In short, Python represents a compromise between R and Java, combining the sophistication of the former with the speed and scalability of the latter.


Workflow Integration.

Python’s flexibility makes it a popular choice for developers who need to apply statistical techniques or data analysis in their work, or for data scientists whose tasks need to be integrated with web apps or production environments. If you’re looking for a single tool to manage your entire data-related workflow, Python is a great option.

Machine Learning. The combination of specialized machine learning libraries (like scikit-learn, PyBrain, and TensorFlow) and general purpose flexibility makes Python uniquely suited to developing sophisticated models and prediction engines that plug directly into the production system.


Highly specialized data tasks.

Though the Python community is catching up, there are still hundreds of R packages that have no Python equivalents. If you’re looking for very specific capabilities, you might be better off with R.

Talent: Required Vs Available(Scale of 10)

8 vs 3


Pay Scale (Scale of 10)



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Fastest Programming ever

Scala runs within the Java Virtual Machine and provides a completely different approach to application development. It allows you to interact seamlessly with standard Java libraries while developing from a functional perspective. Initially intended for writing complex back-end systems that are resource-heavy and use shared artifacts, Scala now has more widespread uses.

We found Scala to be the best option for some of our clients’ enterprise mobile applications, but it’s not right for every situation. Before you can decide if you should be using Scala for your project, it’s important to understand the pros and cons of the language and its core strengths.


Simple and straightforward syntax.

Scala typically requires two-thirds less code than Java. The syntax is also more flexible. For example, you can leave out periods between method calls so the code is more human-readable and easier to understand.

Inherently immutable objects.

Scala’s programming language reduces many thread-safety concerns that spring up in traditional Java applications.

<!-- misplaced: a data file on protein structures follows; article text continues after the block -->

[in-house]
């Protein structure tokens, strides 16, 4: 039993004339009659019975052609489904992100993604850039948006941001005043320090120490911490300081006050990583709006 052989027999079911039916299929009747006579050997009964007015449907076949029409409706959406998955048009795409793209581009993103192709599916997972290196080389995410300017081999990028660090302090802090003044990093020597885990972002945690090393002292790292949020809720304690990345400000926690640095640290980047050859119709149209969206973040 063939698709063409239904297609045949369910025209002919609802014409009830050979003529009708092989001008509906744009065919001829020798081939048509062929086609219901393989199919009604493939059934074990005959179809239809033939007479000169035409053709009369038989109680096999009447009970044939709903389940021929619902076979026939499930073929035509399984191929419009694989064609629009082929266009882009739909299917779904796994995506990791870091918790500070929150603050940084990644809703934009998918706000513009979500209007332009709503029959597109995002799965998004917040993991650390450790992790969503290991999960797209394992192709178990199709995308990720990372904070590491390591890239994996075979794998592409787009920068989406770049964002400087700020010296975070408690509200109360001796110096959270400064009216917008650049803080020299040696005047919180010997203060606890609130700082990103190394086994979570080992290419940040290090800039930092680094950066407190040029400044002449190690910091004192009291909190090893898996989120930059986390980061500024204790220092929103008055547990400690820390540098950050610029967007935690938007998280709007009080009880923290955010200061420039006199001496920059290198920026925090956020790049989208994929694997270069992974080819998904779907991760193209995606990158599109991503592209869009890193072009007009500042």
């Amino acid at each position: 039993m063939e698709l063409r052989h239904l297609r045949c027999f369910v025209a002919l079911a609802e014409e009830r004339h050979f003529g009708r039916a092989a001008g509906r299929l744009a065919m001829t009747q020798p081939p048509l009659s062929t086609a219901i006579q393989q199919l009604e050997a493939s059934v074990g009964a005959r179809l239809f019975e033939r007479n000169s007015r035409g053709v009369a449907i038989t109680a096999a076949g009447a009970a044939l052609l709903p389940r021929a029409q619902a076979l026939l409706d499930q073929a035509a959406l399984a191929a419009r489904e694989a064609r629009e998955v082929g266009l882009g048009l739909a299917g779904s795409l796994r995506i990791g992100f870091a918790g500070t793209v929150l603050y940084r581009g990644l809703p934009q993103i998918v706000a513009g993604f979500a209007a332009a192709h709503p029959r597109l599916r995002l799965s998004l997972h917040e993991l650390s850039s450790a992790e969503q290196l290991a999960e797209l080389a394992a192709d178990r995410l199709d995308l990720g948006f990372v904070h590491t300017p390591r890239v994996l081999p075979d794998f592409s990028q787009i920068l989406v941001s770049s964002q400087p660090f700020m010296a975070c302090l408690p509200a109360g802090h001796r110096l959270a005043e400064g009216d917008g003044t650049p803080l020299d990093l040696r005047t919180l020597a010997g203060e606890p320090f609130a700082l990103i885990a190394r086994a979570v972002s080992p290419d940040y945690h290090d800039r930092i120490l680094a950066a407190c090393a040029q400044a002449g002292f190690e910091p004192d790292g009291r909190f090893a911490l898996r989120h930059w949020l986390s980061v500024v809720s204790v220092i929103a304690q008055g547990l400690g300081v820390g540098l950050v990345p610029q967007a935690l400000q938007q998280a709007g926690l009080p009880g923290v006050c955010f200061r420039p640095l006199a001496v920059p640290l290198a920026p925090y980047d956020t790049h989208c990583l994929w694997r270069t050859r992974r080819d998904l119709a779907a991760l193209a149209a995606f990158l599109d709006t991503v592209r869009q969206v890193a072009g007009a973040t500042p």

• Highly functional. Scala treats functions as first-class citizens.
  • Fast implementation speed. It allows for quicker implementation and enhanced performance.
  • It is fun!Scala challenges strong engineers in a meaningful and entertaining manner, making development more fun.
  • Easy to solve concurrency issues.It has an Actor library to solve concurrency problems more rapidly.
  • XML support.Scala supports XML, which is beneficial if you have a need to encode documents in your products.

Limited community presence.

Since the language is new, there are limited online communities and resources to help you troubleshoot issues. Unlike the Grails or Rails communities, Scala is still gaining followers and experts. If your developers do not have the time to resolve issues themselves, Scala may not be a viable option for you.

Hard to learn.

Syntactically, Scala is significantly different from traditional Java. Furthermore, it presents a completely different programming paradigm—requiring a higher level, more sophisticated developer/engineer skill set to understand it. Thus, Scala developers are in low supply and costly.

Lack of ease of adoption.

When coding with a team, it’s rare to find everyone writing purely in Scala. You need a team of eager adopters for Scala to be feasible. Otherwise, you will end up with code that’s a hybrid of Scala and Java, which can cause problems. Ramp up time can be very slow and time consuming. And it’s very difficult to find/build a team of pure Scala developers.